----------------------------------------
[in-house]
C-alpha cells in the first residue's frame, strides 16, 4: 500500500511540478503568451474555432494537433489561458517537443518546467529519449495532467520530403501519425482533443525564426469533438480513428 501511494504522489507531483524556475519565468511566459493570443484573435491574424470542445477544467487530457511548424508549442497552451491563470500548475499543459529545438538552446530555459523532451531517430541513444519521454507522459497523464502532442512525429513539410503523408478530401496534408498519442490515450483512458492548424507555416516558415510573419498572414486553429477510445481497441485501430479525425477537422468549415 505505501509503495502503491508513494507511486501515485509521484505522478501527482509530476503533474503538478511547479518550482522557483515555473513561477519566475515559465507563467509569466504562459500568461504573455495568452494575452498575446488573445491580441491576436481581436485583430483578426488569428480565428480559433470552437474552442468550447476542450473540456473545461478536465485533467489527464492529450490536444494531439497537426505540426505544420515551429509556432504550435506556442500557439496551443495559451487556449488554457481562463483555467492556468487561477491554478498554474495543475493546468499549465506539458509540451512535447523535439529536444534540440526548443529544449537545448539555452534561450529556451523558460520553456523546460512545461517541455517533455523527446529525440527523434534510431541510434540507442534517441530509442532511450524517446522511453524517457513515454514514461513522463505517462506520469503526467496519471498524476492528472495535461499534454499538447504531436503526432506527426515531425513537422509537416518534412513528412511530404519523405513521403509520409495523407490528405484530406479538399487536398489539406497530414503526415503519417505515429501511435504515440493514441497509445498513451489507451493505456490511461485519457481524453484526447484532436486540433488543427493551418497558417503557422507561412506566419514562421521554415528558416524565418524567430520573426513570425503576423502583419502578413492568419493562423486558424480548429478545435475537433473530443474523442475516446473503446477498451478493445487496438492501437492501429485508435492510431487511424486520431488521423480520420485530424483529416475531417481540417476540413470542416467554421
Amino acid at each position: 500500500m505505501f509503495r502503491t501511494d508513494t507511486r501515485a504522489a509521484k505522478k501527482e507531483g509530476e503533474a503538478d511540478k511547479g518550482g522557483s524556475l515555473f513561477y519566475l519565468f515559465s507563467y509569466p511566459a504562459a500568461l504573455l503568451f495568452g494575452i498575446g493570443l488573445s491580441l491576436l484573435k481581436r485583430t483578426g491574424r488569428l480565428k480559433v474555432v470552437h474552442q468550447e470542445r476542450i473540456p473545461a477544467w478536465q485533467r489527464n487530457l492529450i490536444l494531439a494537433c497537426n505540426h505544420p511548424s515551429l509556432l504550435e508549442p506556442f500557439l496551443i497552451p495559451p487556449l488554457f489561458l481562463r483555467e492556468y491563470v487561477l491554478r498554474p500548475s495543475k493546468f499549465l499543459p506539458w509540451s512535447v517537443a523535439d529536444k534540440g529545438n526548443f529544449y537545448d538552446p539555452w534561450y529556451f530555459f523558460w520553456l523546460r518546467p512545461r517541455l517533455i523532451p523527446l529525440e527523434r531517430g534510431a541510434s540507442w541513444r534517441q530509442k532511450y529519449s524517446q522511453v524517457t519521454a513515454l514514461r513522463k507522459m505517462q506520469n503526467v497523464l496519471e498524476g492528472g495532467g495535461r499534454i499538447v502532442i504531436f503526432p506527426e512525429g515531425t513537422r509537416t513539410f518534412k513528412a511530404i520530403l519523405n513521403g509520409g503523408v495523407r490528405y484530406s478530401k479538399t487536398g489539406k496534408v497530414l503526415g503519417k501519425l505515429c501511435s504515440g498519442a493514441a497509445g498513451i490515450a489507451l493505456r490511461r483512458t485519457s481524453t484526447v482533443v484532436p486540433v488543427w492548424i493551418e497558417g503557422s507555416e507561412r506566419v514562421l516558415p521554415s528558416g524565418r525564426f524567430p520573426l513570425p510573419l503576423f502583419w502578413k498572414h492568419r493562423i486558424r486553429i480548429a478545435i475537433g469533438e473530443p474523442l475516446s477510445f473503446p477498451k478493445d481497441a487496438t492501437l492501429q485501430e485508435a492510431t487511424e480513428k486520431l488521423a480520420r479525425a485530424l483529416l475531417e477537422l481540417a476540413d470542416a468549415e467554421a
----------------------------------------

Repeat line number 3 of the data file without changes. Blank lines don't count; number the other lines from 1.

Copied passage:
Amino acid at each position: 500500500m505505501f509503495r502503491t501511494d508513494t507511486r501515485a504522489a509521484k505522478k501527482e507531483g509530476e503533474a503538478d511540478k511547479g518550482g522557483s524556475l515555473f513561477y519566475l519565468f515559465s507563467y509569466p511566459a504562459a500568461l504573455l503568451f495568452g494575452i498575446g493570443l488573445s491580441l491576436l484573435k481581436r485583430t483578426g491574424r488569428l480565428k480559433v474555432v470552437h474552442q468550447e470542445r476542450i473540456p473545461a477544467w478536465q485533467r489527464n487530457l492529450i490536444l494531439a494537433c497537426n505540426h505544420p511548424s515551429l509556432l504550435e508549442p506556442f500557439l496551443i497552451p495559451p487556449l488554457f489561458l481562463r483555467e492556468y491563470v487561477l491554478r498554474p500548475s495543475k493546468f499549465l499543459p506539458w509540451s512535447v517537443a523535439d529536444k534540440g529545438n526548443f529544449y537545448d538552446p539555452w534561450y529556451f530555459f523558460w520553456l523546460r518546467p512545461r517541455l517533455i523532451p523527446l529525440e527523434r531517430g534510431a541510434s540507442w541513444r534517441q530509442k532511450y529519449s524517446q522511453v524517457t519521454a513515454l514514461r513522463k507522459m505517462q506520469n503526467v497523464l496519471e498524476g492528472g495532467g495535461r499534454i499538447v502532442i504531436f503526432p506527426e512525429g515531425t513537422r509537416t513539410f518534412k513528412a511530404i520530403l519523405n513521403g509520409g503523408v495523407r490528405y484530406s478530401k479538399t487536398g489539406k496534408v497530414l503526415g503519417k501519425l505515429c501511435s504515440g498519442a493514441a497509445g498513451i490515450a489507451l493505456r490511461r483512458t485519457s481524453t484526447v482533443v484532436p486540433v488543427w492548424i493551418e497558417g503557422s507555416e507561412r506566419v514562421l516558415p521554415s528558416g524565418r525564426f524567430p520573426l513570425p510573419l503576423f502583419w502578413k498572414h492568419r493562423i486558424r486553429i480548429a478545435i475537433g469533438e473530443p474523442l475516446s477510445f473503446p477498451k478493445d481497441a487496438t492501437l492501429q485501430e485508435a492510431t487511424e480513428k486520431l488521423a480520420r479525425a485530424l483529416l475531417e477537422l481540417a476540413d470542416a468549415e467554421a